§ From William Hawkins1
25 December 1811, Raleigh. Transmits the enclosed resolutions at the request of the General Assembly of North Carolina.2
RC and enclosure (DNA: RG 45, Misc. Letters Received). Both the RC and the enclosure are printed copies, one page each, with Hawkins’s signature and JM’s name as addressee added to the RC and the signatures of the clerks of both houses of the North Carolina General Assembly added to the enclosure. For enclosure, see n. 2.
1. William Hawkins (1777–1819) was the nephew of JM’s friend and Creek Indian agent Benjamin Hawkins. He attended the College of New Jersey at Princeton and took up the practice of law before entering public service in 1801. He was elected to the state legislature in 1805 and to the governorship in 1810, thereafter serving two terms as chief executive during the War of 1812 (William S. Powell, ed., Dictionary of North Carolina Biography [6 vols.; Chapel Hill, 1979–96], 3:75).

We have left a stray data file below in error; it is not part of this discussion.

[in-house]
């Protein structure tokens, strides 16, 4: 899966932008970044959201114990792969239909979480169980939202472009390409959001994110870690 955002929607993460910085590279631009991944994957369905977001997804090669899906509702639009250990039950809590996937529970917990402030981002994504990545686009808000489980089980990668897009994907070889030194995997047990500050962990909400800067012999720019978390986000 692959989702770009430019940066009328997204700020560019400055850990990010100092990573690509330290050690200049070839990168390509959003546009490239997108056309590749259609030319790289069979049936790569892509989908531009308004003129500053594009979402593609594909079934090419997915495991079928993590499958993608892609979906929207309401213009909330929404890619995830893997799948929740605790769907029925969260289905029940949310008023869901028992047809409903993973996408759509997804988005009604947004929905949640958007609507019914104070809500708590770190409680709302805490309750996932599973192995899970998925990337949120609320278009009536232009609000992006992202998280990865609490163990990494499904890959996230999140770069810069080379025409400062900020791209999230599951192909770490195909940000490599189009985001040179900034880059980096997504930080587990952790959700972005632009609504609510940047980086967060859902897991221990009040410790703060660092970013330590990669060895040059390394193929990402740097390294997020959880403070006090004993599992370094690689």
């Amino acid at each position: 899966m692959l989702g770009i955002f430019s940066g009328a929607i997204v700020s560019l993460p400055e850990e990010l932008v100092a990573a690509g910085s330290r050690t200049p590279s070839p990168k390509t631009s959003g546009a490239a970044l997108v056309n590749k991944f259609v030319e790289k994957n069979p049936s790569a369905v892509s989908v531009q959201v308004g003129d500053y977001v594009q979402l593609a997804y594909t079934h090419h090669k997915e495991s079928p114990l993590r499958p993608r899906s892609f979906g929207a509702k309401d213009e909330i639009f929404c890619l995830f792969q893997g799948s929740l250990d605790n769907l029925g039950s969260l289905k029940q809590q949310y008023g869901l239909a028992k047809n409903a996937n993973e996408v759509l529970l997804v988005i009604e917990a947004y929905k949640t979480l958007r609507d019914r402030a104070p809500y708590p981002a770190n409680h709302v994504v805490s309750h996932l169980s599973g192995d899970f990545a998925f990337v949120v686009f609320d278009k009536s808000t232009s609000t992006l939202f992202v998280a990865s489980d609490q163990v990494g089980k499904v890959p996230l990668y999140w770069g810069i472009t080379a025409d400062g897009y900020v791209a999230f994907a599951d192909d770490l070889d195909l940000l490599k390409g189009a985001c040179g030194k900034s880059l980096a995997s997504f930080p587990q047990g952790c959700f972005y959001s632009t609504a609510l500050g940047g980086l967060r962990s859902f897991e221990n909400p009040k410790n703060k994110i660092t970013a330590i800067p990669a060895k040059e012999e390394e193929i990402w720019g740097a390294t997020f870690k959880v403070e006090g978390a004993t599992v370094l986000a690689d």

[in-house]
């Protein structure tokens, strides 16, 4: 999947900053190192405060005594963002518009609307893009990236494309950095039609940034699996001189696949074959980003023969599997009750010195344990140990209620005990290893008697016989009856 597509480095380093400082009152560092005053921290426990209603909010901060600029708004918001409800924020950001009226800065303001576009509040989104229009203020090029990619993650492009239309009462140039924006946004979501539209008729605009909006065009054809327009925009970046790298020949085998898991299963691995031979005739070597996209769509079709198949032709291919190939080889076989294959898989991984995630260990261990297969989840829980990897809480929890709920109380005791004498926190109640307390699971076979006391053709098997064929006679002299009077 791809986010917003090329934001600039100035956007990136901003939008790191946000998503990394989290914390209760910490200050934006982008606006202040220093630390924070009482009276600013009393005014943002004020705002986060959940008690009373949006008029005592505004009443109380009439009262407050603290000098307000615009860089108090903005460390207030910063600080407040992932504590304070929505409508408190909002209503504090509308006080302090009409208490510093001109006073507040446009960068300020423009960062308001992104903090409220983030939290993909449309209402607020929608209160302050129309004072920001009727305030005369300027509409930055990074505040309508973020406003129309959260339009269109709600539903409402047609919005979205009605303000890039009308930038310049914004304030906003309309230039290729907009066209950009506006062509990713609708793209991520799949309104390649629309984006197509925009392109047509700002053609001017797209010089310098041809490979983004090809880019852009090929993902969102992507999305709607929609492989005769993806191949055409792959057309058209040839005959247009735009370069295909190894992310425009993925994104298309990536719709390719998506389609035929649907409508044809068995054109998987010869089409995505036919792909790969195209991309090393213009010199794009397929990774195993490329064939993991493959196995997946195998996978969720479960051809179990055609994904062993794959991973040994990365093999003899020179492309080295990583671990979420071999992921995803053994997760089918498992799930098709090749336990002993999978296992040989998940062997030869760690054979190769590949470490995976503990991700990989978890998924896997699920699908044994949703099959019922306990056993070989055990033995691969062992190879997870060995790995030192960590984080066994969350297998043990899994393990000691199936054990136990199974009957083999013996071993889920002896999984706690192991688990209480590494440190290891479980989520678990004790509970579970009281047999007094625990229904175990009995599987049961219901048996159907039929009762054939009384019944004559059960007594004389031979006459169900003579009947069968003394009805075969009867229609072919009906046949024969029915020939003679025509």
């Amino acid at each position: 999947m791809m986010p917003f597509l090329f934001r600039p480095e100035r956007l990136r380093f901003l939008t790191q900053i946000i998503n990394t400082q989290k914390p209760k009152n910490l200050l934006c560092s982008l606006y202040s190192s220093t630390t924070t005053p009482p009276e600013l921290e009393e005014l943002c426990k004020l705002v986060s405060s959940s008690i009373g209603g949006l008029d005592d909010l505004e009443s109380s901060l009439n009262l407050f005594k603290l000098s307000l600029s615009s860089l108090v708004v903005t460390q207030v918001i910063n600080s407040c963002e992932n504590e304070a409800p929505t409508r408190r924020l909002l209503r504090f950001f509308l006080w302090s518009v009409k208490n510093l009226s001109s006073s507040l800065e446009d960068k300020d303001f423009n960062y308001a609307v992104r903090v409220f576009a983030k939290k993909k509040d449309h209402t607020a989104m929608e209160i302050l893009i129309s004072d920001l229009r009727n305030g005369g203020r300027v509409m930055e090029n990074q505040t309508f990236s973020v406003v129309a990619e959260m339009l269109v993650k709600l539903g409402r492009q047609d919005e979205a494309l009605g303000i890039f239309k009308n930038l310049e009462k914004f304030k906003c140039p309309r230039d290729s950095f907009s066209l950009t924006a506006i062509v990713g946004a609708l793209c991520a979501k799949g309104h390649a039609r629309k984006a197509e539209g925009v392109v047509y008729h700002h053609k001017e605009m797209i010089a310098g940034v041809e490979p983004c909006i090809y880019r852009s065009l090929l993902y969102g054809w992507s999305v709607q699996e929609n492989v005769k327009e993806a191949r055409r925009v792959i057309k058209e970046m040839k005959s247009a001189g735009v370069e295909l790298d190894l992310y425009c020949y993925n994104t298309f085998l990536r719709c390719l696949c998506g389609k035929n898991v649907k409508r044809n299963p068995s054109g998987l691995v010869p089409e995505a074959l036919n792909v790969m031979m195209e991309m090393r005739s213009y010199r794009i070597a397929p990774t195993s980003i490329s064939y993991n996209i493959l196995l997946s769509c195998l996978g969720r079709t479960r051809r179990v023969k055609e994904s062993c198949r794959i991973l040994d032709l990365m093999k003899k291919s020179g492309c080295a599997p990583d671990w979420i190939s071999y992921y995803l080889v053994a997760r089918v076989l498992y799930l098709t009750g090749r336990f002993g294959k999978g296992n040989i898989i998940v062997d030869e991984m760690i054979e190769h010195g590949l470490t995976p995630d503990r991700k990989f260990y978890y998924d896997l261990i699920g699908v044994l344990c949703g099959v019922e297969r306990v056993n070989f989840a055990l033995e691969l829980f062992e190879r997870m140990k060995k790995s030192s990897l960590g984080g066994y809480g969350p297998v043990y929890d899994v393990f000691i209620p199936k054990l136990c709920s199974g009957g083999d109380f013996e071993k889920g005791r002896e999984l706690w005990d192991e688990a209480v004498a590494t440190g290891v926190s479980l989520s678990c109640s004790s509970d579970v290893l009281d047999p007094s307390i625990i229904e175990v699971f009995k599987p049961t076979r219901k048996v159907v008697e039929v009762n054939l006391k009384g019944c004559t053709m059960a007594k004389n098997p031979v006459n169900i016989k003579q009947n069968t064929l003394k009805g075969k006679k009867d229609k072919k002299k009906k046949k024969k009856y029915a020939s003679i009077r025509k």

2. Hawkins enclosed two resolutions approved by the General Assembly on 23 Dec. 1811 in response to the “warlike attitude assumed by Congress.” The preamble called attention to the “very defenceless situation” of the seaport towns of North Carolina and their importance “to the agricultural interests of her citizens.” The first resolution therefore instructed the members of the North Carolina congressional delegation “to use their exertions to obtain from Congress an appropriation of money commensurate with our right, and which may be in the power of Congress to grant, for the purpose of fortifying the ports and harbours within this State.” The second requested the governor to forward a copy of the resolutions to the president and to members of the state congressional delegation.